Sunflower Seed “I’m Sorry” Nori Rolls

So I didn’t post for a week.

Sigh… it’s summer. Forgive me.

I was busy watching the boy get convocated, hopping town on my bike to catch as much NXNE as one borrowed press pass can allow, plus plain ol’ workin and schoolworkin’.

I used to think cookies were the best way to say “I’m sorry.”

Today, however, I think these will do just fine.

Remember last week, when I spent Saturday mauing (sp?) down on Raw Nori Rolls at the Raw Vegan Fest?

I knew they’d be perfect for a recreation in my kitch. Nut and seed pâtés are a stupidly easy way to add some protein, heartiness, and flavour to any dish, and since sunflower seeds often go otherwise overlooked, I figured this would be a great chance for them to get out of their shells (note to self: stop writing after 1 a.m.)..

You might ask why I advise soaking nuts and seeds. (You might, if you don’t just do everything I say with reckless abandon.) Well, if that’s what you’re asking, here’s the semi-scientific rationale:

Soaking releases the enzyme inhibitors in nuts and seeds that basically make them challenge your body’s digestion and absorption. Thus, if you want maximum nutrient efficiency and happy tummy times (and who doesn’t?!), always soak your nuts and seeds, then rinse them well!

Here’s a handy dandy guide to ideal soaking times:

And once you’ve done the soaking, you’re just a few minutes a way from eating these!

Sunflower Seed Pâté Raw Rolls (raw, vegan, gluten-free, sugar-free)

For the pâté:

1/2 cup sunflower seeds, soaked and rinsed

1/4 cup almonds, soaked and rinsed

1 carrot, chopped roughly

2 tbsp chopped onion

2 tbsp tamari, nama shoyu, or bragg’s liquid aminos (or plain ol’ soy sauce)

handful of parsley

juice of half a lemon

sea salt, to taste

Place all ingredients in a food processor and combine to desired consistency. If you can make ahead, do—the flavours come together once they’ve sat around together for awhile. You know—camraderie.

For the rolls:

Sheets of Nori (Sushi wrappers)

Sprouts (Pea or sunflower sprouts would be nice)

Sesame seeds

Chia, optional

Spread 3 tbsp of the pâté on the non-shiny side of the nori, about 1/3 of the way up. Pile with sprouts. Roll up like sushi, using water to seal the edge of the nori. Chop into rolls (note: it helps to wet your knife!), and sprinkle sides with sesame seeds and whole black chia seeds for garnish. Serve sushi-style with pickled ginger, wasabi, and soy sauce, tamari, or coconut aminos.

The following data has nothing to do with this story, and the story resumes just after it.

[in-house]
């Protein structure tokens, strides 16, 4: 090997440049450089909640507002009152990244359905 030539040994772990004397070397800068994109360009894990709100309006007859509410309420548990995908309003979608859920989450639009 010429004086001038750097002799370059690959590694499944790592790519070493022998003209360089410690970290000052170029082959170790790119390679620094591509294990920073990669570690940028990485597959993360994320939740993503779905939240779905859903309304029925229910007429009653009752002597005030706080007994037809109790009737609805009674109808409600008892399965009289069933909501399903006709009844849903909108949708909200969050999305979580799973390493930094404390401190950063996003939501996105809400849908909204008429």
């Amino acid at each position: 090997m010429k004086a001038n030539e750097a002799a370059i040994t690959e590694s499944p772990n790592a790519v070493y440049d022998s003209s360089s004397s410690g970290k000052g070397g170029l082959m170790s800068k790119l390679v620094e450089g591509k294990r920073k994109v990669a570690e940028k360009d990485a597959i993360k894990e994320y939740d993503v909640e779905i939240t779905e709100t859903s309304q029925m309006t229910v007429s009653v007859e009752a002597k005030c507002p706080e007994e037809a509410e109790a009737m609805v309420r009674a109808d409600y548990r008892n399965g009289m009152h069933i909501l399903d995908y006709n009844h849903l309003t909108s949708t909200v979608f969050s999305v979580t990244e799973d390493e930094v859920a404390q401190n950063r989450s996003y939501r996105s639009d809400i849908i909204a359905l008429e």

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Crackers, Curry, and Crackin’ Open the Books

My biggest, er, beef when it comes to raw foods?

When they try and be something they’re not.

I remember my first experience back at Live Food Bar, where the menu was full of a plethora of raw options, but most memorable were a few off-putting dishes like the raw, vegan “TV Dinner,” the Liver ‘n’ Onions, the “Neat”loaf. C’mon, raw foods, you don’t have to front with me! I like you for who you are on the inside.

My most recent trip back there was great, and while pretty much everything on the new menu did appeal to me, it was some raw crackers that I’ve seen Live sell in grocery stores before that really kicked my salivary glands into gear.

The Spicy Nori crackers have appealed to me on a few occasions, but every time I want to buy them I’m turned off by the price tag—at about a dollar a cracker, you begin to see the significance of their gold hue…

I never really thought about making them at home. Thankfully, others out there are a little more innovative than I, like Ricki of Diet, Dessert, and Dogs. She gets me. Not to mention she dedicates a great chunk of her blog to healthy, low-glycemic desserts. She really gets me.

And so she posted her take on Live’s Nori Crackers… and thus now, I shall post mine. A noble cracker, which has no desire to pretend to be anything it’s not. Enjoy!

Curry Spice Nori Crackers (Adapted from Diet, Dessert, and Dogs)

Vegan, gluten-free, dairy-free, soy-free, nut-free, raw option

Ingredients:

1 medium onion, roughly chopped

1.5 cups pumpkin seeds

2 tbsp ground flax

1/2 tsp sea salt

1 tsp tumeric

1 tsp cumin

1 tsp coriander (these were the three I had on hand—if you have others, or a pre-mixed curry spice, get wild!)

1/4 cup water

1 tsp tamari or soy sauce